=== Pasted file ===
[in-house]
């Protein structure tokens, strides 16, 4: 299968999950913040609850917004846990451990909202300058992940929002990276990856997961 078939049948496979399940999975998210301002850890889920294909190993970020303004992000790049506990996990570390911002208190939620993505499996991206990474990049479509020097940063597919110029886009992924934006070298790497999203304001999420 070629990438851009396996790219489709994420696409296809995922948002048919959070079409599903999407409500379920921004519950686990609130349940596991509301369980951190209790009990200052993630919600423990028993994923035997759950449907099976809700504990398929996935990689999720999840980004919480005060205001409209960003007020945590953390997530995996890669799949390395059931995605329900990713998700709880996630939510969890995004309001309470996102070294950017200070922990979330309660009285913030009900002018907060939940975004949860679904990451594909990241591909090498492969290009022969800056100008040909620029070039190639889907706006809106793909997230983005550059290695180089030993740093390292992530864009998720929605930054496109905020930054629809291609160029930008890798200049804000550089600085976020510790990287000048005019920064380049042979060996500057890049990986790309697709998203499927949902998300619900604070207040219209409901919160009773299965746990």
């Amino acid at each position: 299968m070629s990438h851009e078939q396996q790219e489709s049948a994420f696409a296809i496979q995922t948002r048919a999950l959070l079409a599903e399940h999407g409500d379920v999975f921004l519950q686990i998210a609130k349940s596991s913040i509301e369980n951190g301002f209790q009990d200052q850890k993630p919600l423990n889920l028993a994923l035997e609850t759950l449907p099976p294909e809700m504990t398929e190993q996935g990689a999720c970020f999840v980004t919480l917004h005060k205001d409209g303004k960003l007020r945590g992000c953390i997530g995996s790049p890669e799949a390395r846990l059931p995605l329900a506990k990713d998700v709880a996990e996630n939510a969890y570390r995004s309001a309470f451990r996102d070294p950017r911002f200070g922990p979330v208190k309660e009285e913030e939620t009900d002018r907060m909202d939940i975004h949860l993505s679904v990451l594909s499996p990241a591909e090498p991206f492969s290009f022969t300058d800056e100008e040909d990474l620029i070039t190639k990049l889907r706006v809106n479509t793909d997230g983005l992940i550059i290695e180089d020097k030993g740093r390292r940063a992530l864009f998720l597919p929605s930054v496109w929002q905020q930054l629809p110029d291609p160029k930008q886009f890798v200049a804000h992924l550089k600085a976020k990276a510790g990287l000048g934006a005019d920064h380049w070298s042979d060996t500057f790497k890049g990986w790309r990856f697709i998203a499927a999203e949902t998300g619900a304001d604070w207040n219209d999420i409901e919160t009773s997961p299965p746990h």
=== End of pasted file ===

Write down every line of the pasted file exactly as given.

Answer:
[in-house]
């Protein structure tokens, strides 16, 4: 299968999950913040609850917004846990451990909202300058992940929002990276990856997961 078939049948496979399940999975998210301002850890889920294909190993970020303004992000790049506990996990570390911002208190939620993505499996991206990474990049479509020097940063597919110029886009992924934006070298790497999203304001999420 070629990438851009396996790219489709994420696409296809995922948002048919959070079409599903999407409500379920921004519950686990609130349940596991509301369980951190209790009990200052993630919600423990028993994923035997759950449907099976809700504990398929996935990689999720999840980004919480005060205001409209960003007020945590953390997530995996890669799949390395059931995605329900990713998700709880996630939510969890995004309001309470996102070294950017200070922990979330309660009285913030009900002018907060939940975004949860679904990451594909990241591909090498492969290009022969800056100008040909620029070039190639889907706006809106793909997230983005550059290695180089030993740093390292992530864009998720929605930054496109905020930054629809291609160029930008890798200049804000550089600085976020510790990287000048005019920064380049042979060996500057890049990986790309697709998203499927949902998300619900604070207040219209409901919160009773299965746990």
């Amino acid at each position: 299968m070629s990438h851009e078939q396996q790219e489709s049948a994420f696409a296809i496979q995922t948002r048919a999950l959070l079409a599903e399940h999407g409500d379920v999975f921004l519950q686990i998210a609130k349940s596991s913040i509301e369980n951190g301002f209790q009990d200052q850890k993630p919600l423990n889920l028993a994923l035997e609850t759950l449907p099976p294909e809700m504990t398929e190993q996935g990689a999720c970020f999840v980004t919480l917004h005060k205001d409209g303004k960003l007020r945590g992000c953390i997530g995996s790049p890669e799949a390395r846990l059931p995605l329900a506990k990713d998700v709880a996990e996630n939510a969890y570390r995004s309001a309470f451990r996102d070294p950017r911002f200070g922990p979330v208190k309660e009285e913030e939620t009900d002018r907060m909202d939940i975004h949860l993505s679904v990451l594909s499996p990241a591909e090498p991206f492969s290009f022969t300058d800056e100008e040909d990474l620029i070039t190639k990049l889907r706006v809106n479509t793909d997230g983005l992940i550059i290695e180089d020097k030993g740093r390292r940063a992530l864009f998720l597919p929605s930054v496109w929002q905020q930054l629809p110029d291609p160029k930008q886009f890798v200049a804000h992924l550089k600085a976020k990276a510790g990287l000048g934006a005019d920064h380049w070298s042979d060996t500057f790497k890049g990986w790309r990856f697709i998203a499927a999203e949902t998300g619900a304001d604070w207040n219209d999420i409901e919160t009773s997961p299965p746990h």